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FEH Phase 3

CEES is excited to announce the third phase of the Indiana Silver Jackets, Fluvial Erosion Hazard (FEH) Mitigation Program is underway.

The Indiana Fluvial Erosion Hazard (FEH) Mitigation Program was developed by the Indiana Silver Jackets to address the flood hazard caused by erosion of stream banks during a flood. From 2006 to 2008 Indiana experienced a series of floods throughout the state, loss of property and damage to infrastructure was high, and the repeated losses raised questions about how flood impacts could be reduced.

Despite significant efforts, flood losses have continued to increase in Indiana, and around the nation. One area of flood loss that has not been historically addressed is the fluvial erosion hazard, despite recognition in the early 1990s that fluvial erosion could account for as much as 60% of the loss and damage from some floods. Despite that recognition, most flood hazard mitigation programs are still focused on the inundation portion of the flood hazard. 

The Indiana Silver Jackets (ISJ), after investigating ongoing FEH mitigation programs in Vermont and New Hampshire, and considering recommendations from the Federal Emergency Management Agency (FEMA), decided to develop an Indiana Fluvial Hazard Mitigation Program.  The ISJ believes that the FEH program fills a critical gap in hazard planning and mitigation for Indiana.

An ISJ partner agency, The Indiana Office of Community and Rural Affairs (OCRA), was able to provide funding to initiate the FEH Program using Community Development Block Grant (CDBG) Supplemental Disaster Recovery Funds. Those funds were available for the 82 Indiana counties with federally declared disasters in 2008. The ISJ identified an initial FEH team consisting of the Center for Earth and Environmental Science (CEES), The Polis Center, and the U.S. Geological Survey (USGS), to start developing the Program.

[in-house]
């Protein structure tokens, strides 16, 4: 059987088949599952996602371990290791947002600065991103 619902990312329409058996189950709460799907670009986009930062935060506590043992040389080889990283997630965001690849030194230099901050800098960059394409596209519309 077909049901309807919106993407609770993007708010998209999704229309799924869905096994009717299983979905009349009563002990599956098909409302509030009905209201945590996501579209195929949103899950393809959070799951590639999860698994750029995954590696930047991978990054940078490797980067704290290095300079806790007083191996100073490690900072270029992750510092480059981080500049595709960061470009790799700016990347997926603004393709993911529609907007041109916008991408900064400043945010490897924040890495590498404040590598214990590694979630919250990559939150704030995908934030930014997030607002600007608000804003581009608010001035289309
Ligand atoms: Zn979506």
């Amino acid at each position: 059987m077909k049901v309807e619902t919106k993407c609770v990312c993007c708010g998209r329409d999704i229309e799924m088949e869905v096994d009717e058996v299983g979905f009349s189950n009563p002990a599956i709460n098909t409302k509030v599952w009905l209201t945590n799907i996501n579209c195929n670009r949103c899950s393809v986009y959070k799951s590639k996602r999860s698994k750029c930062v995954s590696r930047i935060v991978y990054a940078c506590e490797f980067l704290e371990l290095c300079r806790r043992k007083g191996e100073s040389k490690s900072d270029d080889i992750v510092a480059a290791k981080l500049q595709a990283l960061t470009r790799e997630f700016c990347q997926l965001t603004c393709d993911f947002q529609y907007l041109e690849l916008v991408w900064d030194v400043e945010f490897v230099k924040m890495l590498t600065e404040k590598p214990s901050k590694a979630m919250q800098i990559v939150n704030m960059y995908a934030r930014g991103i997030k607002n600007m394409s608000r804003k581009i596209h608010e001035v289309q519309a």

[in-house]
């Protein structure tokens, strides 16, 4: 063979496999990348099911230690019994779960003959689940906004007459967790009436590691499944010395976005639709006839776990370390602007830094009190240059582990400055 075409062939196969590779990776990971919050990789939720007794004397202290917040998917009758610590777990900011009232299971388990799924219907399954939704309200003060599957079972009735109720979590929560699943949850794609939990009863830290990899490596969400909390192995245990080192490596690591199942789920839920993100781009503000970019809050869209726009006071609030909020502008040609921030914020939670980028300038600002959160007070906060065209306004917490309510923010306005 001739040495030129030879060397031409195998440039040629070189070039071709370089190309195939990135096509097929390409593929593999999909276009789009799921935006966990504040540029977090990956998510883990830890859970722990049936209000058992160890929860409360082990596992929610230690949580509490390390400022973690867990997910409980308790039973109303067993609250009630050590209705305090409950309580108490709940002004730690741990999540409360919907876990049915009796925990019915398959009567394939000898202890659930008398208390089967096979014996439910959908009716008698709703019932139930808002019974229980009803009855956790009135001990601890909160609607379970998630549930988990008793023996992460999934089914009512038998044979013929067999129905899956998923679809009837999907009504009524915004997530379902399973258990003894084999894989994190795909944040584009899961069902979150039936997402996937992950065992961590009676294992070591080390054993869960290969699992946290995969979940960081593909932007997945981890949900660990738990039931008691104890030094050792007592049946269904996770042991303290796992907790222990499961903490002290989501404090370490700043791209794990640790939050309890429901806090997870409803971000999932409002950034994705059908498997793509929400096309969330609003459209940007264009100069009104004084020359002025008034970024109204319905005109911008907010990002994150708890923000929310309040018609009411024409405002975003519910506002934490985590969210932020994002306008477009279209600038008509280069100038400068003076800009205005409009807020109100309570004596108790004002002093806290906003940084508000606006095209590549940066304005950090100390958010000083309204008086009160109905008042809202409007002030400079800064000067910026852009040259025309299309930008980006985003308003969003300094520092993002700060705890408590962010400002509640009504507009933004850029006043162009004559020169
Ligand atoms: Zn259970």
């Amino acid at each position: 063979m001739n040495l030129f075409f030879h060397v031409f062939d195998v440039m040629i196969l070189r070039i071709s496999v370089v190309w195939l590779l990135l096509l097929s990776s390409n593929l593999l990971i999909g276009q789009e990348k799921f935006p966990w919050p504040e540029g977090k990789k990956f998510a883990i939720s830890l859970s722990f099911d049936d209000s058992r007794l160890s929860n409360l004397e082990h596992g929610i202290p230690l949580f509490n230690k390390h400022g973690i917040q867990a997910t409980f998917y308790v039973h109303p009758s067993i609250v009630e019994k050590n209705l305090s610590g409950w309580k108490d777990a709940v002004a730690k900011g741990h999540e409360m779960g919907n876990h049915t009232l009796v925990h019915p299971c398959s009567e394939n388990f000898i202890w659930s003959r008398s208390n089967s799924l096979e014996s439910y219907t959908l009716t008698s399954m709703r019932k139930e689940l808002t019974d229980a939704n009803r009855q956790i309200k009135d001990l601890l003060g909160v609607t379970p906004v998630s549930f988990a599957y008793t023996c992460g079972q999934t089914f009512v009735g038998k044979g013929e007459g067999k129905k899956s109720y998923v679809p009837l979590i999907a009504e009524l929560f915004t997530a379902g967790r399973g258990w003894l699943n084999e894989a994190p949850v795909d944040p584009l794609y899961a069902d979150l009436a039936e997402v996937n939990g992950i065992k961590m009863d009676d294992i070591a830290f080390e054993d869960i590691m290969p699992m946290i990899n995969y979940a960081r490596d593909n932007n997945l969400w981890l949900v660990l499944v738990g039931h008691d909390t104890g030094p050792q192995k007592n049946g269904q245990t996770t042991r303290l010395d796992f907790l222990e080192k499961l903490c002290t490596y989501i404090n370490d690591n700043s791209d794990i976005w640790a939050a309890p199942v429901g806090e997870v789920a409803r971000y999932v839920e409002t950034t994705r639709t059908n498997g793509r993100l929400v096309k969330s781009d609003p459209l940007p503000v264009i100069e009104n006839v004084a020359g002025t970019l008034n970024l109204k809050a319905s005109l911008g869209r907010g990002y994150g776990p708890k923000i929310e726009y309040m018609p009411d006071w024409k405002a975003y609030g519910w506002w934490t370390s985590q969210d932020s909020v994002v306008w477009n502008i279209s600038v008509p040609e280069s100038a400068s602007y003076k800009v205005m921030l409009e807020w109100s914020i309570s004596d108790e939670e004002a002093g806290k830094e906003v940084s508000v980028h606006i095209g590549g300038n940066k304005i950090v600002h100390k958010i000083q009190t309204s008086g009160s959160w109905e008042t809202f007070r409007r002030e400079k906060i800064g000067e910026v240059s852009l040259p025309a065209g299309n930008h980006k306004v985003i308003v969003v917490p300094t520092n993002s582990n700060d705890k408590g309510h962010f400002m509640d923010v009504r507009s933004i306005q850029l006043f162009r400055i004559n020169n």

Phase I of the FEH program included development of science-based tools for identifying and assessing FEH for stream reaches, a series of presentations and workshops to introduce the program, and some example FEH mitigation protocols. Broad-based interest in the program quickly led to requests for a second phase of the program focusing on the application of the science and tools developed in the first phase to problem areas in specific Indiana counties and watersheds

Phase 2 is ongoing and continues to focus on the development of Regional FEH Hazard mapping that identifies the FEH zones along selected stream reaches in the 82 eligible counties. Phase 2 also expanded outreach and education activities, as well as risk assessment activities. Throughout the first two phases of the FEH Program, the team has continued to deliver a message of hazard avoidance, and that message has been successful. However, avoidance is not always an option.

There are numerous areas around the state where historic buildings, infrastructure, and legacy problems require that the FEH team explore and develop options for protecting structures and infrastructure while minimizing impacts to the stream system.